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Forget Work Friends, More Americans Are All Working in Business

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A few months before leaving his last job in 2020, Michael Trotter became dreading the end-of-day questions from his colleagues.

“I don’t want to spend eight, nine, ten hours out drinking beer and four hours talking about work,” said Trotter, a 53-year-old database administrator in Cupertino, California. increase. .

Many workers say building office friendships has become more difficult and less of a priority over the past two years.

After more than two years of the pandemic, some professionals are “quietly quitting” and making other moves to carve out more work-life balance. This includes reducing socializing and bonding at work.

With many employees still working remotely, the role of friendships in the workplace is under great test as companies look to reshape office culture. Of nearly 4,000 hybrid workers surveyed by Gallup in June, 17% said he had a “best friend” at work, down from 22% in 2019. did. A close work friend reported less slippage, from 20% to 19%.

On the other hand, the data suggests that the link between having a best friend and feeling dedicated to your work has strengthened over the past three years. According to Gallup, which has been surveying employees about their friendships at work since 2010, about 15% of people who don’t have a best friend at work said they were very happy with their jobs this year, compared with 2019’s less than 23%.

Trotter says the occasional after-work social was exhausting, and he spent even less time with his family. In his new, mostly remote position, he says he’s not interested in forming working friendships.Two years later, he met two of his teammates in person, but each We only met for a minute.

“It’s a lot easier when the work is done,” he says.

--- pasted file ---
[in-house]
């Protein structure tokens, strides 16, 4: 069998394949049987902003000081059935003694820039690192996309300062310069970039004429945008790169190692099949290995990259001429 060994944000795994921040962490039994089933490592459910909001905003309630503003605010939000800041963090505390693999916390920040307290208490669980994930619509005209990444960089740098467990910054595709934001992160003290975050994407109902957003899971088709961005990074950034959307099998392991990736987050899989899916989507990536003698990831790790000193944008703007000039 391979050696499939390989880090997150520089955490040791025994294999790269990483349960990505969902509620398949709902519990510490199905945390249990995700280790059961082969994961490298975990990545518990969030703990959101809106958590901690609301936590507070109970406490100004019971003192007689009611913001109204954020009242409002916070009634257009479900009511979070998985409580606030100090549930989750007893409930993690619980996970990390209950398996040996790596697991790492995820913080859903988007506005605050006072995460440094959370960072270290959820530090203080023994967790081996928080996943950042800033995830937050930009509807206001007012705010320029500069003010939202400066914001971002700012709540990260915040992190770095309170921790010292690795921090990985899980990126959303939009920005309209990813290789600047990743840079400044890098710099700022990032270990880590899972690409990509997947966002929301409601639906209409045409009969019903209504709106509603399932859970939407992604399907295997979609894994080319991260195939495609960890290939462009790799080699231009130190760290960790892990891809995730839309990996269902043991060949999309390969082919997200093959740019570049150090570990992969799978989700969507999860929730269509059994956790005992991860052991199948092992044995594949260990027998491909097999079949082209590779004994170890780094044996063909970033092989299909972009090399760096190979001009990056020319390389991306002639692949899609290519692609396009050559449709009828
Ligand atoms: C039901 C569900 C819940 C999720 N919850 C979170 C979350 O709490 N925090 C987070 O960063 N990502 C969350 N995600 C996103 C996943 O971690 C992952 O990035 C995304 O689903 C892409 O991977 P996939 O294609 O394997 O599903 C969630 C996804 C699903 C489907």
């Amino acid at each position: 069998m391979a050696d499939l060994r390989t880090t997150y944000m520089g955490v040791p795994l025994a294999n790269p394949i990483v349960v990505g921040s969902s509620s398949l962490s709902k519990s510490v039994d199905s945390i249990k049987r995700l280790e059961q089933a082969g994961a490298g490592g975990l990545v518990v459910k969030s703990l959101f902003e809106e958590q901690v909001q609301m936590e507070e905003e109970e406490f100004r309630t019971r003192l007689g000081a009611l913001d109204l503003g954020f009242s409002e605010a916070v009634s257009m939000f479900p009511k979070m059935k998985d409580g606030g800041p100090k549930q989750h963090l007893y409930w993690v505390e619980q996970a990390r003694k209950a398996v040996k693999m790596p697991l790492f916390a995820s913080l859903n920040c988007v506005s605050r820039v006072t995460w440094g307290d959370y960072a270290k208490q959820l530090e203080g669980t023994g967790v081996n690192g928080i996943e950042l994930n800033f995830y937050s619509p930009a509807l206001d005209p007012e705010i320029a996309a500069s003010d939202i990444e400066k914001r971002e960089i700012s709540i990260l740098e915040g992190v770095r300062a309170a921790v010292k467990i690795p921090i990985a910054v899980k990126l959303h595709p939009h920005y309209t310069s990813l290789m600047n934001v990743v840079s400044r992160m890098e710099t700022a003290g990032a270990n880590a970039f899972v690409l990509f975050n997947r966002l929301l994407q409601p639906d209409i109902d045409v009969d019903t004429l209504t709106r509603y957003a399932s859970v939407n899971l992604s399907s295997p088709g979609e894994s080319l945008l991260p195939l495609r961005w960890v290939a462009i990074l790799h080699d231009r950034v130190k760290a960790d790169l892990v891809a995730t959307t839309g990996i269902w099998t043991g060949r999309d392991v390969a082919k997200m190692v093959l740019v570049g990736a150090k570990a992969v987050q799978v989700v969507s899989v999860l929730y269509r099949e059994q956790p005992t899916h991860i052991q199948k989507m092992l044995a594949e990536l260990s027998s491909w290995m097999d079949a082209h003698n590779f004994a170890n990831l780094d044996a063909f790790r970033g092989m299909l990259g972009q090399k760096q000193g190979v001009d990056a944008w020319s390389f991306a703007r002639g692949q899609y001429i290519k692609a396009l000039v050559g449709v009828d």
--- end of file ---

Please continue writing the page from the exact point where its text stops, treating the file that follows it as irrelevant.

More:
Juliana Pilemer, a professor at New York University’s Stern School of Business who studies work relationships, found that reliance on Zoom calls and other virtual workplace forums fosters and maintains work friendships. It is a burden for many people, he said.

“Friendships at work are the bleeding out of this world,” she said. , the urge to spend no more time with colleagues is understandable.”

Chad Eslinger, a mechanical engineer from the Minneapolis area and a self-professed extrovert, says he craves early in his career when he and his friends from work got together for karaoke and other social gatherings. increase. At his current job, he said, his colleagues don’t seem to prioritize being social.

“I want real friends at work,” says Eslinger, 45.

A recent survey of nearly 1,000 US employees identified co-worker relationships as the least important factor in job satisfaction. (Compensation and work-life balance ranked as the most important of 14 options, according to the online software marketplace Capterra, which conducted the survey.) Nearly two-thirds of them say its value has declined. for them to socialize and get to know their colleagues.

Some employers seek to help coworkers develop such bonds. This summer, KPMG invited his 2,800 intern class to the Lakehouse Training Facility in Orlando, Florida. This training facility is complete with social spaces, guest rooms and a gym. A spokeswoman said she hopes face-to-face socializing and networking will help many interns eventually accept full-time job offers from accounting firms.

Software giant is using a resort south of San Francisco as a work and wellness center for about 70,000 employees. Staying at a Salesforce retreat combines work or training with wellness activities like yoga and hiking to promote social bonding, the company says.

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Just as the pandemic arrived and remote work began, the youngest professionals entered the workplace, keeping colleagues physically distant from each other. Many in his 20s now say they don’t want change. Half of workers between the ages of 18 and his 25s say friendships at work are ‘never important’ or ‘little important,’ according to research by Capterra, owned by Gartner Digital Markets. .

Nathaniel Richards, a 22-year-old software engineer from Muskegon, Michigan, says he’s outgoing and wants to expand his circle of friends. He worries that his co-workers will react negatively to what he has shared about his personal life or pass it on to his boss.

“I don’t want my life completely open to anyone I have to work with,” he says.

At his previous job, colleagues would meet and chat virtually on Fridays, he said. But when they discussed lawn care and their children, he says he didn’t have much to contribute. He says he wants to work for Lance.

“It’s your time,” he says. “I value that more than making work friends.”

Write to Lindsay Ellis at

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